What Is the Cheapest State for a Retired Couple to Live In?

If you're looking for an economical state to retire to, you might want to consider Midwestern and Southern states. According to the Missouri Economic Research and Information Center, the five states with the lowest costs of living in 2012 were Oklahoma, Tennessee, Kentucky, Arkansas and Indiana. Retirees must also consider state taxes on property and income. If you are ready to live wherever the best bargain leads you, get out your map, gas up the RV and head to Mississippi.

Housing

Mississippi takes the national crown as the cheapest state in which to retire, and a big reason is its low cost of living. The median cost of a home in the Magnolia State is just $98,400. In Jackson, the state capital, homeowners 60 and older pay a median of $1,053 per month in housing costs. And senior homeowners without a mortgage have a median housing expense of only $329. Senior renters pay a median of $624 per month.

Living Expenses

Everyday expenses such as food and utilities are relatively affordable as well, with Mississippi’s overall cost of living nearly 14 percent below the national average. Medical expenses are important for retirees, and Mississippi health care costs are 11 percent less than the national average.

Income Taxes

Retirees will find Mississippi tax-friendly, too. There is no state tax there on Social Security retirement benefits, and Mississippi is one of only two states that offers a tax break on qualified retirement income. That means retirees enjoy state income-tax free withdrawals from their 401(k)s, pensions, individual retirement accounts and annuities. The state also has one of the lowest income tax rates, from 3 to 5 percent. Prescription drugs, utilities, fuel, newspapers, health care and payments made by Medicare and Medicaid are all exempt from the 7 percent state sales tax.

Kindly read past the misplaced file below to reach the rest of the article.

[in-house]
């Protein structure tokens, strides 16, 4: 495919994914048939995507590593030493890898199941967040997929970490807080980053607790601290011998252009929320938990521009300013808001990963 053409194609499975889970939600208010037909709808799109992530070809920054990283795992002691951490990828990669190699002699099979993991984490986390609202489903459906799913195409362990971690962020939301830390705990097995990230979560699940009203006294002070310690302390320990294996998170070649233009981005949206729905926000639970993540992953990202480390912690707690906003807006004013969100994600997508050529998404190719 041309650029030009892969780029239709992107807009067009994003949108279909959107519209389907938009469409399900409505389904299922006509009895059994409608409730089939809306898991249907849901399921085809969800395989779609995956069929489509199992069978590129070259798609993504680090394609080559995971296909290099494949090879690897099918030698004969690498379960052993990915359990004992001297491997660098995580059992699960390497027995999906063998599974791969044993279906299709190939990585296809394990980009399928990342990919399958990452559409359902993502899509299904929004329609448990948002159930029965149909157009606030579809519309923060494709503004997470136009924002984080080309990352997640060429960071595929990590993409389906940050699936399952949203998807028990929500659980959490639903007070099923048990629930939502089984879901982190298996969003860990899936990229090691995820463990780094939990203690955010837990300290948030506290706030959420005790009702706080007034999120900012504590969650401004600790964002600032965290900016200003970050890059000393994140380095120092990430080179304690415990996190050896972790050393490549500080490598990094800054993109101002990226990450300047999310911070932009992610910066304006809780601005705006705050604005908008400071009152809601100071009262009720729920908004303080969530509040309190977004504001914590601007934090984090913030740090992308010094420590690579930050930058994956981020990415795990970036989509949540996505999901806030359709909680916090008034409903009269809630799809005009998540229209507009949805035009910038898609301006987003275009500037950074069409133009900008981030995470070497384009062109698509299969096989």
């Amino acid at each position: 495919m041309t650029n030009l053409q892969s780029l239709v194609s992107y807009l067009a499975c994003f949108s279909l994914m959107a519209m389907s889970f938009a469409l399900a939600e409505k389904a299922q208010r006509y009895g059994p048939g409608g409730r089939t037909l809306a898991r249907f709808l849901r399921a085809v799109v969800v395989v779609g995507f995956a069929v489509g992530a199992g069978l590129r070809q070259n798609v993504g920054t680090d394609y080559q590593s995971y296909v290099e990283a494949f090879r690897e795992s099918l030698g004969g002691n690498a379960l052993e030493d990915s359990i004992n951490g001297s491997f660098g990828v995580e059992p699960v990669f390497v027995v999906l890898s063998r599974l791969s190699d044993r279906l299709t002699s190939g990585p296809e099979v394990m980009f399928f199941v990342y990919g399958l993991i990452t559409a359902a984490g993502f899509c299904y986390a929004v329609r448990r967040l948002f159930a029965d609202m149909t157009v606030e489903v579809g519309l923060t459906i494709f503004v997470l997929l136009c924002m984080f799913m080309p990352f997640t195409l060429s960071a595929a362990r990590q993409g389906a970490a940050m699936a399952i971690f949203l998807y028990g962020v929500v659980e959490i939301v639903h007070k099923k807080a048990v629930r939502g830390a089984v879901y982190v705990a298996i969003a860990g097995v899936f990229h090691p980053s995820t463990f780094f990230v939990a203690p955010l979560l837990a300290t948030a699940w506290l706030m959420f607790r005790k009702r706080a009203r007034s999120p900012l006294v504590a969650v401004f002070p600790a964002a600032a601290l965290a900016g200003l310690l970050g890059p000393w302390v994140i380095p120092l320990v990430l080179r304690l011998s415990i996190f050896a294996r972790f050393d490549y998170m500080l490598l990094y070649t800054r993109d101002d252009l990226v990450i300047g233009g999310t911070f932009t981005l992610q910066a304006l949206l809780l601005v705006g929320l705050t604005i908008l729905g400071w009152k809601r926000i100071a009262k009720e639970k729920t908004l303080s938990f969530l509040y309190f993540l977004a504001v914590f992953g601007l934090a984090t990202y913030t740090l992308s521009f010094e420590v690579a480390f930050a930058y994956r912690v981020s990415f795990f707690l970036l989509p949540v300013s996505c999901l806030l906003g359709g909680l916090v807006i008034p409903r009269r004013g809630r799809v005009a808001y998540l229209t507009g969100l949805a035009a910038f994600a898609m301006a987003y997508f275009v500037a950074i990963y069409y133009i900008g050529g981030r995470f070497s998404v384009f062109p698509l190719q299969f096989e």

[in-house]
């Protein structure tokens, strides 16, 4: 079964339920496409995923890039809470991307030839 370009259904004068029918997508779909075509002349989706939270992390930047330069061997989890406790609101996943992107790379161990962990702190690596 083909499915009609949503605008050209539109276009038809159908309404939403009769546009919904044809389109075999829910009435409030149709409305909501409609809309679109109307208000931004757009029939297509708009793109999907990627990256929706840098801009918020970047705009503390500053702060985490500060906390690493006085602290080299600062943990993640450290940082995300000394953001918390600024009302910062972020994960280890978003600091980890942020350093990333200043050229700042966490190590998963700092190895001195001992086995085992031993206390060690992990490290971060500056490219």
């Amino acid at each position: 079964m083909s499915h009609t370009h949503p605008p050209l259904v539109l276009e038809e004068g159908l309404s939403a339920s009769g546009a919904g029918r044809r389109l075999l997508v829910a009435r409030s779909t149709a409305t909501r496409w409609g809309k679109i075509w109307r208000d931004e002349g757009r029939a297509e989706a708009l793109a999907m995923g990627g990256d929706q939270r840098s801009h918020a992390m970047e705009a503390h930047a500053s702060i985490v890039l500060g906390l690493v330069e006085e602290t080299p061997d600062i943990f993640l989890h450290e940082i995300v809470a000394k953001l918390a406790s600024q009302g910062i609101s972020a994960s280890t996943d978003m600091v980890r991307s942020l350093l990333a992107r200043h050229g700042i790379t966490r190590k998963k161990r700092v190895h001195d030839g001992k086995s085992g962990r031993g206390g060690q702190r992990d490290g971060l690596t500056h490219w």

Property Taxes

Once you buy a home and settle in to the slow Southern lifestyle of Mississippi, you will find another tax benefit. Property taxes are well below the national average, with single-family homes taxed at just 10 percent of assessed value. And seniors get an additional break: For residents 65 and older, the first $75,000 of property value is exempt from taxes.

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About the Author

Hal M. Bundrick is a Certified Financial Planner(TM), writer, entrepreneur and former financial consultant and senior investment specialist for two leading Wall Street firms. He has written for trade magazines, newsweeklies, and leading websites including Forbes.com and TheStreet.com.

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